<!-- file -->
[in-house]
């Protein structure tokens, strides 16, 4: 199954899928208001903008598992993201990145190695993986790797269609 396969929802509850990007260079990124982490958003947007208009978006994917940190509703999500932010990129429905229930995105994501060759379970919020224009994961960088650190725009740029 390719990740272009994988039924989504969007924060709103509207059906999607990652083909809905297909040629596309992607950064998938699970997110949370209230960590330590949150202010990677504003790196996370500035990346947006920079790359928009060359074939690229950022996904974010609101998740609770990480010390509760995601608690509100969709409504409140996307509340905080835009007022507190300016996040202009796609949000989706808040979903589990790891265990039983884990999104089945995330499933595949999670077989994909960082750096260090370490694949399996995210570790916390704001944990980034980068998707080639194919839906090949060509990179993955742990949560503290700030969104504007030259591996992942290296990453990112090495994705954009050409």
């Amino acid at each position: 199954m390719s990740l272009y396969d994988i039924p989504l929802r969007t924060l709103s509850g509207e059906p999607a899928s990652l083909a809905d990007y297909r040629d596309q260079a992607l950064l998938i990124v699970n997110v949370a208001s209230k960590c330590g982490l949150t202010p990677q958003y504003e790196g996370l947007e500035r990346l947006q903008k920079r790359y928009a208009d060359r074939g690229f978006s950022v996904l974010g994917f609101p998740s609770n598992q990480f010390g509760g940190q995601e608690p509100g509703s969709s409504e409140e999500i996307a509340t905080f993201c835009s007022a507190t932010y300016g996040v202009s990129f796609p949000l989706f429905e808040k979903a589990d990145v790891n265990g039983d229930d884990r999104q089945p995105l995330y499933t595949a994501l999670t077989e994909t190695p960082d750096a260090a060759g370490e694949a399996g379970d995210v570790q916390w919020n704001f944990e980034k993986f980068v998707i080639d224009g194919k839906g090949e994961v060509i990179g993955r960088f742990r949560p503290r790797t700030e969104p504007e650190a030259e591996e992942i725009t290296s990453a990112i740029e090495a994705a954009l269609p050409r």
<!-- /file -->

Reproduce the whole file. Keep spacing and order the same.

[in-house]
């Protein structure tokens, strides 16, 4: 199954899928208001903008598992993201990145190695993986790797269609 396969929802509850990007260079990124982490958003947007208009978006994917940190509703999500932010990129429905229930995105994501060759379970919020224009994961960088650190725009740029 390719990740272009994988039924989504969007924060709103509207059906999607990652083909809905297909040629596309992607950064998938699970997110949370209230960590330590949150202010990677504003790196996370500035990346947006920079790359928009060359074939690229950022996904974010609101998740609770990480010390509760995601608690509100969709409504409140996307509340905080835009007022507190300016996040202009796609949000989706808040979903589990790891265990039983884990999104089945995330499933595949999670077989994909960082750096260090370490694949399996995210570790916390704001944990980034980068998707080639194919839906090949060509990179993955742990949560503290700030969104504007030259591996992942290296990453990112090495994705954009050409």
């Amino acid at each position: 199954m390719s990740l272009y396969d994988i039924p989504l929802r969007t924060l709103s509850g509207e059906p999607a899928s990652l083909a809905d990007y297909r040629d596309q260079a992607l950064l998938i990124v699970n997110v949370a208001s209230k960590c330590g982490l949150t202010p990677q958003y504003e790196g996370l947007e500035r990346l947006q903008k920079r790359y928009a208009d060359r074939g690229f978006s950022v996904l974010g994917f609101p998740s609770n598992q990480f010390g509760g940190q995601e608690p509100g509703s969709s409504e409140e999500i996307a509340t905080f993201c835009s007022a507190t932010y300016g996040v202009s990129f796609p949000l989706f429905e808040k979903a589990d990145v790891n265990g039983d229930d884990r999104q089945p995105l995330y499933t595949a994501l999670t077989e994909t190695p960082d750096a260090a060759g370490e694949a399996g379970d995210v570790q916390w919020n704001f944990e980034k993986f980068v998707i080639d224009g194919k839906g090949e994961v060509i990179g993955r960088f742990r949560p503290r790797t700030e969104p504007e650190a030259e591996e992942i725009t290296s990453a990112i740029e090495a994705a954009l269609p050409r």